Highlights of the OBS frontend development sprint - Sprint 22

Here are the results the OBS frontend team has achieved in the last two weeks (2017-08-07 to 2017-08-18).


LDAP support for our 2.8 release

LDAP authentication support has been backported to OBS 2.8. This includes more test coverage and some improvements to the authentication logic in order to be able to officially support LDAP.

Kiwi image editor

We have extended the functionality of the Kiwi image editor. In the repository section, we also support obsrepositories:/ as source path now. At the same time, we fixed several styling issues including for instance flickering elements.

Have a look at the following PR's:

Kiwi Editor screenshots

Kiwi Editor repository selected Kiwi Editor package selected

Make feature switch based on the user

As you might already noticed, we use continuous integration and continuous delivery to keep build.opensuse.org up to date. However, sometimes we want to deploy but some features are not yet ready for production. Instead of keeping them in a seperate branch we introduced a feature toggle to hide these features in production a few months ago. So far, the features were always hidden in production.

This was not good, as also admins or developers were not able to test the feature in a production environment. Therefore we changed the implementation to be based not only on the environment but also on the logged in user. You can see the changes in this pull request.

Remove excluded repositories from rpmlint dropdown

Do you need to review a lot of submit requests? Are you annoyed to go over all repository architecture combinations for the rpmlint result to check that no errors will get introduced?

We did several changes to make this workflow easier for maintainers. First of all we dropped now excluded and the images repositories (e.g. when you build a debian package against openSUSE) from this list as these don't have rpmlint results. Furthermore we changed the ordering of the architectures to reverse to favor the x86_64 architecture. You can read about it in #3183, #3608 and #3622.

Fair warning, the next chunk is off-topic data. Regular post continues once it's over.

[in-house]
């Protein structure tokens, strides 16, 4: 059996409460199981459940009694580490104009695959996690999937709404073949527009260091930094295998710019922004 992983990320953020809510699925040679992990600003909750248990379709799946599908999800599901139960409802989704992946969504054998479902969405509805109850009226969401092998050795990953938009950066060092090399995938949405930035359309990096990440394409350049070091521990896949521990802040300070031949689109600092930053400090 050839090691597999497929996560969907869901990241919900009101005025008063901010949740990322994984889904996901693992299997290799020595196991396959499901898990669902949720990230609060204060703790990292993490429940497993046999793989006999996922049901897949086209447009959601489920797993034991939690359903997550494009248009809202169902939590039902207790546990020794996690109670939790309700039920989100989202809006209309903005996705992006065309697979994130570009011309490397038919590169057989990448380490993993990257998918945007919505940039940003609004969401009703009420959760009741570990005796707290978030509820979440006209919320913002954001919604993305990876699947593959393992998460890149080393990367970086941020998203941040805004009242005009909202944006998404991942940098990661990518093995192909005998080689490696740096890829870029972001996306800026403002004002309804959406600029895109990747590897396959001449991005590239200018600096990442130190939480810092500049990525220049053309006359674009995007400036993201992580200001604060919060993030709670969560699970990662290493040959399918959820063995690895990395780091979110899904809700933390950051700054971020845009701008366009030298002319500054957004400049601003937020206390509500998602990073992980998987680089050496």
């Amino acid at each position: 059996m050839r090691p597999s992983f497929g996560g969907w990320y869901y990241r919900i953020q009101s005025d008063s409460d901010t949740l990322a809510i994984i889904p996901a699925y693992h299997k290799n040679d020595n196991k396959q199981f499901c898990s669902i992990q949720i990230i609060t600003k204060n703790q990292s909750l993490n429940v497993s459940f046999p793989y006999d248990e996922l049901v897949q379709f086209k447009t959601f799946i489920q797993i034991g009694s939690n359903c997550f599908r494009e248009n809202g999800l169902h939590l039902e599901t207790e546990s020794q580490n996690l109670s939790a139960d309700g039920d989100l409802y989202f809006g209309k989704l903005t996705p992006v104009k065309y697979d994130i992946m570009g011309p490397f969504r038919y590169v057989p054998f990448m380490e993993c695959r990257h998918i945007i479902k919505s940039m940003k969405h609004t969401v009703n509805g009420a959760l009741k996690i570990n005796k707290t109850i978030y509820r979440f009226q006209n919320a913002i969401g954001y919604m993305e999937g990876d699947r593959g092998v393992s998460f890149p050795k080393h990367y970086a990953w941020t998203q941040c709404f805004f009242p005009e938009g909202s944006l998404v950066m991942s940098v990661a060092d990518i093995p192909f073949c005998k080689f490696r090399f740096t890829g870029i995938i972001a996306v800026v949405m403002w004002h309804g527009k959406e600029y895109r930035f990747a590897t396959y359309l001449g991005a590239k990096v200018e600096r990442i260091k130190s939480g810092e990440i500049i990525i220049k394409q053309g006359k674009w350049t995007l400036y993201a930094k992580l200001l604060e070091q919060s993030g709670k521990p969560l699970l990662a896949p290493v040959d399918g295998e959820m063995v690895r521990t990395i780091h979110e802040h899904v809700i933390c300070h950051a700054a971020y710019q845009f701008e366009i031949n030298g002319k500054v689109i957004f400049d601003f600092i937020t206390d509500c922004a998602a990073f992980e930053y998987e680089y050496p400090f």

Add vertical scrolling to large diff files

When reviewing submit requests with large diff files, it was necessary to scroll to the end to the file for horizontal scrolling. Therefore the openSUSE review team requested to add vertical scrolling to limit the overall size. Have a look at this pull request if you want to know how we implemented it.

Vertical scrolling large diff file

Provide comment API for retrieving comments by author

The openSUSE team makes heavily use of bots to review and comment on requests. Therefore they requested to have an API route to get all comments of a user so that bots can also cleanup and delete old comments. We implemented this API endpoint in this sprint and refactored the comments controller at the same time. Have a look at this pull request or try it our on build.opensuse.org/comments/user

Submit package via webui does not fill the changelog diff

When submitting a package via OSC, the diff between the changes file get automatically added as the description. Unfortunately this was not the case when submitting a package via the webui. Ludwik Nussel requested this feature a while ago, which we happily implemented during this sprint. When you now create a submit request, the description in the popup gets automatically prefilled. Submit request dialog

Drop editing of user accounts for LDAP mode